“I didn’t sleep that night,” says Wolfgang. “I said, you know, maybe I go back tomorrow and see what happens. I went back to the hotel at seven in the morning, and the apprentice who was ahead of me was all excited I came back because he thought he had to peel the potatoes and all that stuff again for another six months until [my replacement] came.”

The older apprentice knew that the chef wouldn’t be happy to see Wolfgang back, so he suggested that Wolfgang stay in the vegetable cellar. When the chef wasn’t around, Wolfgang would venture into the kitchen to help prep, and when the chef was in, young Wolfgang would go back to the cellar, the other apprentice bringing him food. Wolfgang wasn’t making any money during that time, but he didn’t care; he just wanted to cook. It took two weeks for him to be discovered.

“The chef comes down there, he says, ‘What you are doing here? You’re fired! Get out of here!’ He grabbed me and I put my heel in and said, ‘I’m not leaving.’ He didn’t know what to do!”

Even back then Wolfgang was a force to be reckoned with. The owner, learning of the standoff, sent the fiery young apprentice to a different hotel, and fortunately it was a much better experience. The new chef told Wolfgang that if he kept his head down and worked hard, everything would be fine. And work hard he did, at the restaurant and in school. The hotel restaurant owner was immensely pleased when he learned that Wolfgang had received straight A’s after his first year of school. He’d never seen any student get straight A’s before.

“He would always walk through the kitchen when he was in the hotel to say hello to the chef, and he said, ‘Where’s Wolfgang?’ So all the sudden I became liked,” he laughs.

After his apprenticeship, Wolfgang spent time working in some of France’s best restaurants. Of particular note was the luxurious L’Oustau de Baumanière, where he formed a special bond with renowned owner and chef Raymond Thuilier.

“He was 72 years old, and he was so passionate,” says Wolfgang. “He owned a hotel; the Queen of England came, and Picasso came, and all these movie stars came. So I say, I want to be like this guy. I want to have my own restaurant one day. I want to paint–he used to paint, he wrote a cookbook…I said, this is really my idol.”

Thuilier would come by to taste Wolfgang’s sauces and tell him and to add a bit of this or a bit of that. So when the chef asked Wolfgang to taste his dishes, Wolfgang responded in kind, telling the illustrious chef to add a bit of this or a bit of that.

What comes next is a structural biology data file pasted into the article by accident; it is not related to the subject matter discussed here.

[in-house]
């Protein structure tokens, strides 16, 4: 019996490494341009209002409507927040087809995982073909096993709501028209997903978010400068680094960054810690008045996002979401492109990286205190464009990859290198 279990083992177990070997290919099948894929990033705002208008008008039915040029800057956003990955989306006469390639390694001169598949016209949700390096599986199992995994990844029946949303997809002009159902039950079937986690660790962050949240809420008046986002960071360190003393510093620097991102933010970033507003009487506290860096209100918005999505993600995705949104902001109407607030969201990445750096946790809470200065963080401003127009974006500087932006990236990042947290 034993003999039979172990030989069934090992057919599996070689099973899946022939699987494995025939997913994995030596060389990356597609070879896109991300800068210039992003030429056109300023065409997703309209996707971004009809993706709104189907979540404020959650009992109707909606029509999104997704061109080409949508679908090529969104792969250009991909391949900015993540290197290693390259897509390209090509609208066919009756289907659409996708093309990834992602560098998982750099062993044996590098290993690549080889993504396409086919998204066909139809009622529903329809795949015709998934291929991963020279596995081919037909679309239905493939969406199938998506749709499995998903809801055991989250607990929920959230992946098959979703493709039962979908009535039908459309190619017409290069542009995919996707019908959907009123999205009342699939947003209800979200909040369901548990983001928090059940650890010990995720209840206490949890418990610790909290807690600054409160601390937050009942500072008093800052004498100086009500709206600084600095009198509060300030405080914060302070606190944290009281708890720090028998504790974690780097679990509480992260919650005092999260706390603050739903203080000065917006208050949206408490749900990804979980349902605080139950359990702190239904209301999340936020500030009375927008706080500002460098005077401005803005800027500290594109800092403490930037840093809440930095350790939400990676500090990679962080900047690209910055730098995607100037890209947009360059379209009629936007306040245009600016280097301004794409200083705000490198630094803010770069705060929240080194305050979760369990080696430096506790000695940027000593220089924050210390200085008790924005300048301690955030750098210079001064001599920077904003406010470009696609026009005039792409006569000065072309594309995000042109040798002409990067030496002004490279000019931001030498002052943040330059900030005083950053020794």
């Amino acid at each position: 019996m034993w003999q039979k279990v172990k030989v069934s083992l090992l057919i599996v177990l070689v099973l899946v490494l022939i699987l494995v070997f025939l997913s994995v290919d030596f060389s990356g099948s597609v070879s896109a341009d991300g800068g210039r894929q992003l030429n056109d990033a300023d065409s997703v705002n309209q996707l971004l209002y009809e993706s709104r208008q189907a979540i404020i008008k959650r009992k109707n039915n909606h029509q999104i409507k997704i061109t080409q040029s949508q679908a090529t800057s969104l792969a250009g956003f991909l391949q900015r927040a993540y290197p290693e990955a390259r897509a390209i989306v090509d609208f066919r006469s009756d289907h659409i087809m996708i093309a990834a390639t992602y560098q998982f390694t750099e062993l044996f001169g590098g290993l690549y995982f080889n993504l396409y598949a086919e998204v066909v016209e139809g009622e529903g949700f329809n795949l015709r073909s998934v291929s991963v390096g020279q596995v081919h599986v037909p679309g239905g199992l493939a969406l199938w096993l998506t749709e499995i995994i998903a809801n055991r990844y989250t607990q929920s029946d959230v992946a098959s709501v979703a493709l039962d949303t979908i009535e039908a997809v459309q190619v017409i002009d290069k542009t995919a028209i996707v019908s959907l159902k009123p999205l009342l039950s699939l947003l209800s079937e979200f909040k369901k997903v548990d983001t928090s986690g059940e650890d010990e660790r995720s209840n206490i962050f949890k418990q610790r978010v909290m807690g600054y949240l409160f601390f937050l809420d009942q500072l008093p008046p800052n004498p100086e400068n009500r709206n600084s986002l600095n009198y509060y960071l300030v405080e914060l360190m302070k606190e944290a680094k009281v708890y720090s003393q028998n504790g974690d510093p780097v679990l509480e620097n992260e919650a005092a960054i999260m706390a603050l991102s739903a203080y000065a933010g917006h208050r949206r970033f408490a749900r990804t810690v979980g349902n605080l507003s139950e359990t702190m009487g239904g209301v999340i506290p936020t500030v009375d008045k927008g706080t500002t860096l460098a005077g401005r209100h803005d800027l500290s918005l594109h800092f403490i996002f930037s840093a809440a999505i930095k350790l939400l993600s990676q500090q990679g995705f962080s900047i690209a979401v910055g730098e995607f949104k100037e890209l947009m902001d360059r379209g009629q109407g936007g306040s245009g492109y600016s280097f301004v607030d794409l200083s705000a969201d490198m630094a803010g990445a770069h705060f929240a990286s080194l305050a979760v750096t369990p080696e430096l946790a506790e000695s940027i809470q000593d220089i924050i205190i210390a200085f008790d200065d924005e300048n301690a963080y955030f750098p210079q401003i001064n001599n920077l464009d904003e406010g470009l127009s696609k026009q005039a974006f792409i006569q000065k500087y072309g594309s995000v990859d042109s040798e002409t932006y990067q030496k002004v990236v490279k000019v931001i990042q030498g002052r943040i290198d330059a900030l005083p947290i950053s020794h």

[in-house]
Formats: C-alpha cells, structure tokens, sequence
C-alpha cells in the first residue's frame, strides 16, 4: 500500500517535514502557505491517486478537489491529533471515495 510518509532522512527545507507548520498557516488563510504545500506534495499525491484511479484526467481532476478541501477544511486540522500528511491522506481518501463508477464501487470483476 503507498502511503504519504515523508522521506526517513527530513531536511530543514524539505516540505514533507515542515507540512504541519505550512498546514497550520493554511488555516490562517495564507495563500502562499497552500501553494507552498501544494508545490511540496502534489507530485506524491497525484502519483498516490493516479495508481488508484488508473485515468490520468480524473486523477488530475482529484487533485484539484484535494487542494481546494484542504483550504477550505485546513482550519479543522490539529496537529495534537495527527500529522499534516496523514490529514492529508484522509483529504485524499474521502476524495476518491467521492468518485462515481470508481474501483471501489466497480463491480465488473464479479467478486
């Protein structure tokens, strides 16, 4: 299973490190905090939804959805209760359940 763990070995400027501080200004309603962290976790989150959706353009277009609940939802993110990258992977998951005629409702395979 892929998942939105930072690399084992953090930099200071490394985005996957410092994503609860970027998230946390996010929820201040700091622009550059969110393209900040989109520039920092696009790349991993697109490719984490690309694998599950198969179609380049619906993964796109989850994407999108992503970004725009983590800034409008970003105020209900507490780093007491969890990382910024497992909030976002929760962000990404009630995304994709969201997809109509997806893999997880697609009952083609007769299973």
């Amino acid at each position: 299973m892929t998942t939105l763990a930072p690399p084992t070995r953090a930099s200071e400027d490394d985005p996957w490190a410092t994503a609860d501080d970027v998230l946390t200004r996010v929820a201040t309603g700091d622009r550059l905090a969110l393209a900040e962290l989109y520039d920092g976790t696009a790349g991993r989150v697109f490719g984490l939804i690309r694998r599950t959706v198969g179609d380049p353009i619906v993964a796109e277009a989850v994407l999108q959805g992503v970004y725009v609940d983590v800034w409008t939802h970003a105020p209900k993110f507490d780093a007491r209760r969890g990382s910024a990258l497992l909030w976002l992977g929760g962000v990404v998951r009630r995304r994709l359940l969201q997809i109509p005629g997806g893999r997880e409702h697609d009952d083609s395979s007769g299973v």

“And he actually liked that!” says Wolfgang, “Because all the other young guys who used to work there, they said, ‘Oh, it’s so delicious’, to make him feel good. But I said, he’s giving it to me, I give it back to him. I was nineteen at that time, and if it wouldn’t be for him, I might’ve gone back to Austria. My friend who did the apprenticeship with me became a truck driver, and he made very good money, like three or four times what I made! So I said, ‘Okay, we going to drive the truck together.’”

Fortunately for the world Wolfgang stuck with cooking. A few years after his time at L’Oustau de Baumanière, he moved to the states, first to cook at a restaurant in Indianapolis, then on to the bright lights of Los Angeles, where he seemed to find his niche. To sum up the next fifty years would take nearly a novel. His list of accomplishments, awards, restaurants, and products is endless. So to what does Wolfgang attribute much of his success?

“You always start with a good foundation, and then you can build on it,” he says. “Young people have to learn at what level they want to go. If you want to be a catering chef, go to the best catering. If you want to be a hotel chef, go to the best hotels. If you want to be a chef in a restaurant, go to the best restaurant. I got a great foundation because I worked seven years in France, so that’s why I could open restaurants like Ma Maison, which was a French restaurant, and then I opened Spago, which was a mixture of everything, and then I opened Chinois, which was an Asian restaurant. When you have a good foundation, it’s easier to be innovative.”

At this point, Wolfgang makes it all look easy. He is the absolute standard for passion, perseverance, and vision. He’s also a lovely individual, and I can safely say that for me, no future trips to Vegas will ever top this.

There are no comments

Add yours